Overactive sweat glands commonly occur in the feet, hands, armpits, and groin area of the body. Sweat glands are present in all areas of the body, over 400 glands per square centimeter on the palms and soles. There are two types of sweat glands Apocrine gland that opens into a hair follicle (example groin and armpit sweat glands). The areas of the skin where the apocrine sweat glands are can become wet when a person is emotionally upset, frightened, or in pain. They are also active during sexual arousal. These glands begin to secrete at puberty and the function is unknown. Other animals use these glands to produce a scent to attract the opposite sex, which may be true to us humans as well.
The other type of sweat glands is called eccrine glands and they open onto the surface of the skin. These glands sweat when a person becomes hot; the sweat or perspiration helps to control the body’s temperature. When the body’s temperature rises above normal, the nervous system stimulates eccrine glands to release sweat onto the surface of the skin. As the fluid evaporates, it carries heat away from the surface, cooling the skin. These glands also provide an emotional response to stimuli. The glands are common on the forehead, neck, and back, where they produce profuse sweat on hot days or during intense exercise. Moisture that appears on the palms and soles when a person is emotionally stressed is also from the eccrine glands.
Eccrine sweat is mostly water, but does contain small amounts of salts and wastes like urea and uric acid.
Diaphoresis, also known as hyperhidrosis, is a condition of excessive sweating that can be caused by menopause, physical exercise, fever, fear, and anger; but otherwise healthy individuals. Other medical conditions that may cause diaphoresis include: thyroid disorders, diabetes, drugs, tuberculosis, and heart attack. The actual medical condition that is causing the sweating should be treated to stop the sweating.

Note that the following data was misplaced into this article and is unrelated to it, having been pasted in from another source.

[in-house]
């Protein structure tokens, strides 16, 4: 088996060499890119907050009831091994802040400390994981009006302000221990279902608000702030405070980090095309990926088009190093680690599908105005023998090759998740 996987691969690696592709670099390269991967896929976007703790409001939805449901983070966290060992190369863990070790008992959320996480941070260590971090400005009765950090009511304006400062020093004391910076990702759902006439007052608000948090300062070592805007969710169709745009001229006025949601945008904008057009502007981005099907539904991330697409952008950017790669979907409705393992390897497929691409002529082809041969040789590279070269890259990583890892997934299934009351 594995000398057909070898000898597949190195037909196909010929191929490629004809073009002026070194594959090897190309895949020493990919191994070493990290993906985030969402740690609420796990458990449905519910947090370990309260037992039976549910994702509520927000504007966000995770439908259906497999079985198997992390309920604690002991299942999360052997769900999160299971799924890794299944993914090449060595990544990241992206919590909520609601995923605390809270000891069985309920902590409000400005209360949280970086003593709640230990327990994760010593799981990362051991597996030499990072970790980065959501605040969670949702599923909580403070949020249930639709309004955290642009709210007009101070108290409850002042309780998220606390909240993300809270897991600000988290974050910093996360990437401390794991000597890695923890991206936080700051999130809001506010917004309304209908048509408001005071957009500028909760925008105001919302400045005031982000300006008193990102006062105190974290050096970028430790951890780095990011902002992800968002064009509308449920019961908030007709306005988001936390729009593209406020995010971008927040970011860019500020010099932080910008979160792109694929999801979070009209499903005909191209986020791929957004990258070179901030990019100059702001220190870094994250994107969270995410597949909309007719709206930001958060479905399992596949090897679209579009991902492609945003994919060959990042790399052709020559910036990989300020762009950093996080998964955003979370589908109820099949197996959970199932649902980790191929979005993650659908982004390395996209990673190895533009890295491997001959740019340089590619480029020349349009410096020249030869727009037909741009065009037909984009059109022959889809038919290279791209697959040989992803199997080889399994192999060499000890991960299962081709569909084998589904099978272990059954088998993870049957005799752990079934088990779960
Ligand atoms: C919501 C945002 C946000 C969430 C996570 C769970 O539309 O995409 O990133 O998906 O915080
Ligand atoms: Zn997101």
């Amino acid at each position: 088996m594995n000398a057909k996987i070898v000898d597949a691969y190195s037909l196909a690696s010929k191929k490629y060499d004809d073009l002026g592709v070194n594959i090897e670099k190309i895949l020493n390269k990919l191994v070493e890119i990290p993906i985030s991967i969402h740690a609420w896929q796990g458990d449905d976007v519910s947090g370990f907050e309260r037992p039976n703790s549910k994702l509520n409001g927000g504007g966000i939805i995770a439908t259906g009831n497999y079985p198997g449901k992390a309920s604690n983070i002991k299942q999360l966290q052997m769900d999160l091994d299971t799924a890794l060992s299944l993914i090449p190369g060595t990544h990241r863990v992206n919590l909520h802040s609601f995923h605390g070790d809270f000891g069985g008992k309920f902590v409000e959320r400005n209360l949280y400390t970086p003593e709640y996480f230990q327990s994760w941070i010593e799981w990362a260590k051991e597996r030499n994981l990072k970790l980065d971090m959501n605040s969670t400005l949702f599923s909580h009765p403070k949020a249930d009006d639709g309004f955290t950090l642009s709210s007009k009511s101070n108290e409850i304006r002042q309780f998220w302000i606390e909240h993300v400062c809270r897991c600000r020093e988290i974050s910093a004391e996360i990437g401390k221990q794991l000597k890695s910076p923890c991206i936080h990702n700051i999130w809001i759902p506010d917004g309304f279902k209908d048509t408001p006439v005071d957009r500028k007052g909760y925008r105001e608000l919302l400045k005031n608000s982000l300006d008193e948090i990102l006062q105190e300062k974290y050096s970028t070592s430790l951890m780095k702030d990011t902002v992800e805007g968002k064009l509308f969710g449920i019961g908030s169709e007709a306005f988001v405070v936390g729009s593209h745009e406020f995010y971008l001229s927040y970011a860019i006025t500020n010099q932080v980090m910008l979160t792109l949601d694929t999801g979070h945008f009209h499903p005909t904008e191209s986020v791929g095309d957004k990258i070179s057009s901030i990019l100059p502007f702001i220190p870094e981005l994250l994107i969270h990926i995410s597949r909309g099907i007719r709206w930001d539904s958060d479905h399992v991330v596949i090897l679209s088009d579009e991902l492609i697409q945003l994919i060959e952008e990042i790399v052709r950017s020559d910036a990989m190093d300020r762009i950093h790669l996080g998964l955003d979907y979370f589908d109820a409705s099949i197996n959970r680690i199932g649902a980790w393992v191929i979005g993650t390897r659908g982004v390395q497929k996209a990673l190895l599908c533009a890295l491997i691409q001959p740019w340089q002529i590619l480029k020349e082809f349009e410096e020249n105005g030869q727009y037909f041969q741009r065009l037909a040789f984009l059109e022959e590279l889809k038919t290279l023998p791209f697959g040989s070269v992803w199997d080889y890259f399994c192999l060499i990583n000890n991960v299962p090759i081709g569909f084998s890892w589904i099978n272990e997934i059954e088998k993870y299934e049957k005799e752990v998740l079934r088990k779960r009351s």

Axillary hyperhidrosis is when excessive amounts of sweat is produced by the armpit sweat glands, commonly starts around puberty.
Antiperspirants that contain aluminum chloride can be used to help control the underarm sweat. They can be found over-the-counter or as a prescription. There is also oral prescription medication that can reduce sweating. Botox injections can be used for temporary relief, usually last about 6 months. Surgery, in very severe cases, is also an option.
Sweating, for most people, is just embarrassing; but for some people with severe diaphoresis it can make every day life complicated like: driving a car or holding a pen. Sweating is a natural, normal function that is used to control the body’s temperature; but excessive sweating can be a medical condition that needs treatment. Overactive sweat glands can occur in both men and women at any age, but there are treatment options that have been proven effective.